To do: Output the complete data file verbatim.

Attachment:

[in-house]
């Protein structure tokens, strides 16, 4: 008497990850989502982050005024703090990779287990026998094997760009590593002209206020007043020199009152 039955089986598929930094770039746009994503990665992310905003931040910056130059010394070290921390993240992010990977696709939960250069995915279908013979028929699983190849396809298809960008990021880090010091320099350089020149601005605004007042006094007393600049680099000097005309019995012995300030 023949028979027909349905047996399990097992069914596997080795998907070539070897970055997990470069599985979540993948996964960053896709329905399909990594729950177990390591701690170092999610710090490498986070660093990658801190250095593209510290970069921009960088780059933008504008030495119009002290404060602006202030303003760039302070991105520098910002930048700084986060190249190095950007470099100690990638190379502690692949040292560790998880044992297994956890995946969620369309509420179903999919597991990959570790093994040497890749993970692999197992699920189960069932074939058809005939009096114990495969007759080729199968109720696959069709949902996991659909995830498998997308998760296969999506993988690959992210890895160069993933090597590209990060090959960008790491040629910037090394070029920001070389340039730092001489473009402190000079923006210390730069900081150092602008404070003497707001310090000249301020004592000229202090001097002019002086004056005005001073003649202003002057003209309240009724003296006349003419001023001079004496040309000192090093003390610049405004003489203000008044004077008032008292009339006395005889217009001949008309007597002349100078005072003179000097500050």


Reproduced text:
[in-house]
């Protein structure tokens, strides 16, 4: 008497990850989502982050005024703090990779287990026998094997760009590593002209206020007043020199009152 039955089986598929930094770039746009994503990665992310905003931040910056130059010394070290921390993240992010990977696709939960250069995915279908013979028929699983190849396809298809960008990021880090010091320099350089020149601005605004007042006094007393600049680099000097005309019995012995300030 023949028979027909349905047996399990097992069914596997080795998907070539070897970055997990470069599985979540993948996964960053896709329905399909990594729950177990390591701690170092999610710090490498986070660093990658801190250095593209510290970069921009960088780059933008504008030495119009002290404060602006202030303003760039302070991105520098910002930048700084986060190249190095950007470099100690990638190379502690692949040292560790998880044992297994956890995946969620369309509420179903999919597991990959570790093994040497890749993970692999197992699920189960069932074939058809005939009096114990495969007759080729199968109720696959069709949902996991659909995830498998997308998760296969999506993988690959992210890895160069993933090597590209990060090959960008790491040629910037090394070029920001070389340039730092001489473009402190000079923006210390730069900081150092602008404070003497707001310090000249301020004592000229202090001097002019002086004056005005001073003649202003002057003209309240009724003296006349003419001023001079004496040309000192090093003390610049405004003489203000008044004077008032008292009339006395005889217009001949008309007597002349100078005072003179000097500050």